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Publication type: Journal Article
Document type: Full Paper

Year: 2018

Author(s): Turcsán, B; Wallis, L; Virányi, Z; Range, F; Müller, CA; Huber, L; Riemer, S

Title: Personality traits in companion dogs-Results from the VIDOPET.

Source: PLoS One. 2018; 13(4):e0195448



Authors Vetmeduni Vienna:

Huber Ludwig
Müller Corsin Andreas
Range Friederike
Riemer Stefanie
Turcsan Borbala
Viranyi Zsofia
Wallis Lisa

Vetmed Research Units
Messerli Research Institute, Comparative Cognition
Konrad Lorenz Institute of Ethology


Data are deposited in Figshare | DataLink: https://figshare.com/s/24bd1d9c0ec13fb301b9


Project(s): The effect of early experience on physical cognition in dogs

Proximate Mechanisms of Canine Cooperation: Prosocial attitudes and inequity aversion


Abstract:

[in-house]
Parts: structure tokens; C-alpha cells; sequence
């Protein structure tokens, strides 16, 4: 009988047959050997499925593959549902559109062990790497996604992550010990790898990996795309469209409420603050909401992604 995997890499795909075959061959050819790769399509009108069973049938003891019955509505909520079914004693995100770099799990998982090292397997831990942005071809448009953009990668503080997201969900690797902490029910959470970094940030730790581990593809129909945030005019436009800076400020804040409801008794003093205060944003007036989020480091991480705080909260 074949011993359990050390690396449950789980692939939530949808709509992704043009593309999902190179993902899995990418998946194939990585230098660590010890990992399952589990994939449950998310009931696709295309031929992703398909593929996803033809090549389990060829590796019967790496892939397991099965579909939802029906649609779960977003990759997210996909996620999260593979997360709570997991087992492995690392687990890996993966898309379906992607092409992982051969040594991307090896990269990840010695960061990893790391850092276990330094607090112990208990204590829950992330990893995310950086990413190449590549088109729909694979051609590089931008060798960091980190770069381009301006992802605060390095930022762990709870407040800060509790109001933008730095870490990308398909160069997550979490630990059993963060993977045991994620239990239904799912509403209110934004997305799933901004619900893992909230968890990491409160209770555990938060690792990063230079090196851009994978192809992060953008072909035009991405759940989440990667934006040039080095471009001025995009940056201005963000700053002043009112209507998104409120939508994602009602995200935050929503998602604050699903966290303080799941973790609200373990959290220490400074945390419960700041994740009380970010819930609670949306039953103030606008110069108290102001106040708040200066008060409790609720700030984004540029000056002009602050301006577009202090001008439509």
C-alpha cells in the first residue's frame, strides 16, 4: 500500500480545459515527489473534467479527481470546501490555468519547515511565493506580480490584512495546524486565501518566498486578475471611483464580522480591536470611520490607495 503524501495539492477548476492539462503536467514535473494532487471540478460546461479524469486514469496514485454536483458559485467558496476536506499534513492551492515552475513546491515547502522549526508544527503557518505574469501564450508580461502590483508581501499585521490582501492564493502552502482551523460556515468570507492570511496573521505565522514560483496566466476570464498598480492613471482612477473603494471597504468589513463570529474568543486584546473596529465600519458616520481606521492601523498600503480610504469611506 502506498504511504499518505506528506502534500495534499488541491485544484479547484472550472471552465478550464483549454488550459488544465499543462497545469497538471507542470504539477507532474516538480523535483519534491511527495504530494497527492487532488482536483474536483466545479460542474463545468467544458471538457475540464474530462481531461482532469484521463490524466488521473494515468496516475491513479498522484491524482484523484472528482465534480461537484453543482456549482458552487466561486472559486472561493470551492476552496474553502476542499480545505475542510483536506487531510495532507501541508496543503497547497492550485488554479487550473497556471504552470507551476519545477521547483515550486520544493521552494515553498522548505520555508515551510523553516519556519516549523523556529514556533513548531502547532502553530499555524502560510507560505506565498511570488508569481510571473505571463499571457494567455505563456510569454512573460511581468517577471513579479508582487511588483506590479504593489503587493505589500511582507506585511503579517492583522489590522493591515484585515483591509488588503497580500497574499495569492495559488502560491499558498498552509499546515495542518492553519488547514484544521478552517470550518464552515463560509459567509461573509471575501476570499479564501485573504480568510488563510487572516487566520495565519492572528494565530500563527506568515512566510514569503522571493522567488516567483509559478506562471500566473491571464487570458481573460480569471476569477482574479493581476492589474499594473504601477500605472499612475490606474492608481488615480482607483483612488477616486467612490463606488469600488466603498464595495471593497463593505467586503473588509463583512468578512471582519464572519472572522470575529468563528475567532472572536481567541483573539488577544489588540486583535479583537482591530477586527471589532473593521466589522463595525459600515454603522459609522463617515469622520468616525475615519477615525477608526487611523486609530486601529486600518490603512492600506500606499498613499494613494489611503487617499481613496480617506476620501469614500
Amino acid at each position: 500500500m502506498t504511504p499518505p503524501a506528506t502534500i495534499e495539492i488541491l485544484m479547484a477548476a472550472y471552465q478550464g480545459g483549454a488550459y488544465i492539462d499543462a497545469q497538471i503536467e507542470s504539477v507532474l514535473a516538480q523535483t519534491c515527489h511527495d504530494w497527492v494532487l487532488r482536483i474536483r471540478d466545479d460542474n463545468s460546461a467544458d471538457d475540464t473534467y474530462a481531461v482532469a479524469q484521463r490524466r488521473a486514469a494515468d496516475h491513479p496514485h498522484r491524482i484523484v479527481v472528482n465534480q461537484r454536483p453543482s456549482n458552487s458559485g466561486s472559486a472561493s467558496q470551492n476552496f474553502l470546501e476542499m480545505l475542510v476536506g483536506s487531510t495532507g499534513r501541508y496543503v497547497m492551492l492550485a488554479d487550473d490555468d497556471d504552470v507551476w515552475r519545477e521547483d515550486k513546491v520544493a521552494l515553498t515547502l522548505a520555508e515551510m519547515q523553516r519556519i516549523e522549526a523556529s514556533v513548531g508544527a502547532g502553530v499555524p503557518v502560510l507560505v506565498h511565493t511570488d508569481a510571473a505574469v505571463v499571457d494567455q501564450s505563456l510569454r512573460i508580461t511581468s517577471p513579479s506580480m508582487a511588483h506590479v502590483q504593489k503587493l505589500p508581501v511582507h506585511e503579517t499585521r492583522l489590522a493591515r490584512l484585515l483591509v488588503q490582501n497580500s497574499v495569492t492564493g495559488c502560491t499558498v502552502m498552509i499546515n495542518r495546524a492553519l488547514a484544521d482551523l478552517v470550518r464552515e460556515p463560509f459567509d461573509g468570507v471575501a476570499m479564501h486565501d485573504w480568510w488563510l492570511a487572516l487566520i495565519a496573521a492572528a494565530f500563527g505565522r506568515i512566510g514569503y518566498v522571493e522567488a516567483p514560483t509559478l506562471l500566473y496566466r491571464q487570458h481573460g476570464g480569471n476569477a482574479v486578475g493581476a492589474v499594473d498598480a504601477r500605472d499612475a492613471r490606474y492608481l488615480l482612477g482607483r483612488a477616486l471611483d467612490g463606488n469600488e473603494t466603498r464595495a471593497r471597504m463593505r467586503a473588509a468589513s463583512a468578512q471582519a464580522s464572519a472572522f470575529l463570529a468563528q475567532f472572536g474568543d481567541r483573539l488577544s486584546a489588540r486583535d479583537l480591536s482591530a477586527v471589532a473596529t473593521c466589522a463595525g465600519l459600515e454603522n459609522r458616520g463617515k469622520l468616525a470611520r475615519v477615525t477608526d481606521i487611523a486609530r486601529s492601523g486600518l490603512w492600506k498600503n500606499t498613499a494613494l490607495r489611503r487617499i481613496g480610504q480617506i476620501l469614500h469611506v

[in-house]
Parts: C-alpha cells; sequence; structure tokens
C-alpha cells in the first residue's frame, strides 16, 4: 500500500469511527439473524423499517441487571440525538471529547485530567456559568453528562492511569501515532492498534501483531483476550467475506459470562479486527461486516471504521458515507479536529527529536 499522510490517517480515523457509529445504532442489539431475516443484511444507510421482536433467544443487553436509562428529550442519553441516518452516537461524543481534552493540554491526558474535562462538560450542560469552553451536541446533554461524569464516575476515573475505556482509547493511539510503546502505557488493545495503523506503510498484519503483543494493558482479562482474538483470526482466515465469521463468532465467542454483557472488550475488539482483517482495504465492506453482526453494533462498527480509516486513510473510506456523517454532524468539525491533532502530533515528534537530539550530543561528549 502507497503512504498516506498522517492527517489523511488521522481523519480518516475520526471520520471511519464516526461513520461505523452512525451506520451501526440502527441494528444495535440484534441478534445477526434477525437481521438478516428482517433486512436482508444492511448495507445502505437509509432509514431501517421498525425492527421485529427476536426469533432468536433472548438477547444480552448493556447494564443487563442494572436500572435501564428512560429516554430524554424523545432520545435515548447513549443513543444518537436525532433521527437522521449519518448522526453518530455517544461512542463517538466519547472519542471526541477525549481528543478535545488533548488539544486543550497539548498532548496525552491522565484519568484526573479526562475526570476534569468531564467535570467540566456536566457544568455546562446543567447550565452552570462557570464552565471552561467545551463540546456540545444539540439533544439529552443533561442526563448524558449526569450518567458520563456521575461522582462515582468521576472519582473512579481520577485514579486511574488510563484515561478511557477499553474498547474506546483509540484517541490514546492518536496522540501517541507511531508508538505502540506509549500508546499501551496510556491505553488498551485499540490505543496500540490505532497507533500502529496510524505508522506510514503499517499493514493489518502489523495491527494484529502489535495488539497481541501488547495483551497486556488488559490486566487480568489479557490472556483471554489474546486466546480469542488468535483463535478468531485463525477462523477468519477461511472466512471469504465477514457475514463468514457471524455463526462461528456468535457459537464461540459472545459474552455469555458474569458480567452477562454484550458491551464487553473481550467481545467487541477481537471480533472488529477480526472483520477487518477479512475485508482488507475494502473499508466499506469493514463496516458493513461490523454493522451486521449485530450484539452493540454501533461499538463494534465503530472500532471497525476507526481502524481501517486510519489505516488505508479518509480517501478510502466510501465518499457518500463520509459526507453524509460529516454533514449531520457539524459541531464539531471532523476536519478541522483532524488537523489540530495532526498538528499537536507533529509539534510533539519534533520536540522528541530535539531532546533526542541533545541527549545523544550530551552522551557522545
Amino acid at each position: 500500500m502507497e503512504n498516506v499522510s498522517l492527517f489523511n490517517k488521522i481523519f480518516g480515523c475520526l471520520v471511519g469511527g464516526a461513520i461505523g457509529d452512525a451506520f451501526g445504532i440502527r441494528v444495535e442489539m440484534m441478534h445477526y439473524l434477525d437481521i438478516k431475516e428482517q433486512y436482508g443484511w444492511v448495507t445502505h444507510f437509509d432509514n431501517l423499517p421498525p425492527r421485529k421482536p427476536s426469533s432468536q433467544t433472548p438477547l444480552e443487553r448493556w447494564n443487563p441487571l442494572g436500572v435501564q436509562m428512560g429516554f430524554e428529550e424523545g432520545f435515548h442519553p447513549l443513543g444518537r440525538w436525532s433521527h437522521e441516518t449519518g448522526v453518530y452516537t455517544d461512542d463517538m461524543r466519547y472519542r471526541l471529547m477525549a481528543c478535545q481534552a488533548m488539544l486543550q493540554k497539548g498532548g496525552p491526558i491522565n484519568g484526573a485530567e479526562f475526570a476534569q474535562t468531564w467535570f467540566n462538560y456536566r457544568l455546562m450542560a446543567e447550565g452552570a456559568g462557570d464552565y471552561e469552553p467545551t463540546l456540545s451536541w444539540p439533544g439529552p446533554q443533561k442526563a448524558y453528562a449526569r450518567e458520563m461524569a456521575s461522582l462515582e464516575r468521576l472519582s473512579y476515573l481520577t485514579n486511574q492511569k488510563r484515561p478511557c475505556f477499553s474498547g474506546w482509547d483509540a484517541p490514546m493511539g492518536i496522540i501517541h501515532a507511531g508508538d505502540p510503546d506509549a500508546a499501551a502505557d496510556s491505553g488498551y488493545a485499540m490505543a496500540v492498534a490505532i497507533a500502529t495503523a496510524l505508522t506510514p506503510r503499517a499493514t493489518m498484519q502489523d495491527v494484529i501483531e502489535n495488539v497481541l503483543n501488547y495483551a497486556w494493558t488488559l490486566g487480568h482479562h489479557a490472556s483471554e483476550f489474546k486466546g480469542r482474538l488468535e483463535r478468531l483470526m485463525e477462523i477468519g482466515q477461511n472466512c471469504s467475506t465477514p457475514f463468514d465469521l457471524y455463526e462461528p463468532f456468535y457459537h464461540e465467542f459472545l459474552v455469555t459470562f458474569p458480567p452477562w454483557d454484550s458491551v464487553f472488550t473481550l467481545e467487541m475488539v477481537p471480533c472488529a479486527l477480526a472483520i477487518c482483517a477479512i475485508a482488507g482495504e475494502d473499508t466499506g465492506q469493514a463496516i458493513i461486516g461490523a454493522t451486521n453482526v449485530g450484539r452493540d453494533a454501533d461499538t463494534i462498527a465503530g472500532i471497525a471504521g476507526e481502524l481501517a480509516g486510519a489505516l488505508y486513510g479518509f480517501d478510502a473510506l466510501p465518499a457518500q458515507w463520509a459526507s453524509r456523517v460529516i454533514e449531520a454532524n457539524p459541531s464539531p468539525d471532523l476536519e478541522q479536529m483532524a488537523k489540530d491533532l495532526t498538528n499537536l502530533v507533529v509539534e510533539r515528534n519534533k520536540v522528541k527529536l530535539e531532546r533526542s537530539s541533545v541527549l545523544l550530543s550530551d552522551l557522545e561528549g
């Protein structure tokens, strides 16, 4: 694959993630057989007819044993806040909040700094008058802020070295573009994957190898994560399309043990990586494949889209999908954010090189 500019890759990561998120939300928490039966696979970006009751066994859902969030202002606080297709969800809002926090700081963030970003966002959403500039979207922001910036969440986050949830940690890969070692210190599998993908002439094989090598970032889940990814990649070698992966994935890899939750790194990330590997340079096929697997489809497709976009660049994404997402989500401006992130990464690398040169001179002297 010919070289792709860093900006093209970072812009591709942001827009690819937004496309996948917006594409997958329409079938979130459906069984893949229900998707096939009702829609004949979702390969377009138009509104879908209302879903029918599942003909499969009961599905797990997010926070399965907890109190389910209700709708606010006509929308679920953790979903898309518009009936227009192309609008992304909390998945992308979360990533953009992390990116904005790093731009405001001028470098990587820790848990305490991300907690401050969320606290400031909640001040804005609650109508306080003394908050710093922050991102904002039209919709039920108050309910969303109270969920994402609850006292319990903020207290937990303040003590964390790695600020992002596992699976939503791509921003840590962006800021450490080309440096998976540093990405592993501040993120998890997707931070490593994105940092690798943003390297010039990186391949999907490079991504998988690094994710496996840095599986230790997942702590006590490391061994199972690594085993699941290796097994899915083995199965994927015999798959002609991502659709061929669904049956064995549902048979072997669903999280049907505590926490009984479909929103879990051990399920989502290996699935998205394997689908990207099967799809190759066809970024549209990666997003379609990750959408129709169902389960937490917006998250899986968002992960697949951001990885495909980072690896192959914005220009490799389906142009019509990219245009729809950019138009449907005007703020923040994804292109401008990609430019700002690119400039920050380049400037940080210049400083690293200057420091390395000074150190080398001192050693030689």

Individual behavioural differences in pet dogs are of great interest from a basic and applied research perspective. Most existing dog personality tests have specific (practical) goals in mind and so focused only on a limited aspect of dogs" personality, such as identifying problematic (aggressive or fearful) behaviours, assessing suitability as working dogs, or improving the results of adoption. Here we aimed to create a comprehensive test of personality in pet dogs that goes beyond traditional practical evaluations by exposing pet dogs to a range of situations they might encounter in everyday life. The Vienna Dog Personality Test (VIDOPET) consists of 15 subtests and was performed on 217 pet dogs. A two-step data reduction procedure (principal component analysis on each subtest followed by an exploratory factor analysis on the subtest components) yielded five factors: Sociability-obedience, Activity-independence, Novelty seeking, Problem orientation, and Frustration tolerance. A comprehensive evaluation of reliability and validity measures demonstrated excellent inter- and intra-observer reliability and adequate internal consistency of all factors. Moreover the test showed good temporal consistency when re-testing a subsample of dogs after an average of 3.8 years-a considerably longer test-retest interval than assessed for any other dog personality test, to our knowledge. The construct validity of the test was investigated by analysing the correlations between the results of video coding and video rating methods and the owners" assessment via a dog personality questionnaire. The results demonstrated good convergent as well as discriminant validity. To conclude, the VIDOPET is not only a highly reliable and valid tool for measuring dog personality, but also the first test to show consistent behavioural traits related to problem solving ability and frustration tolerance in pet dogs.


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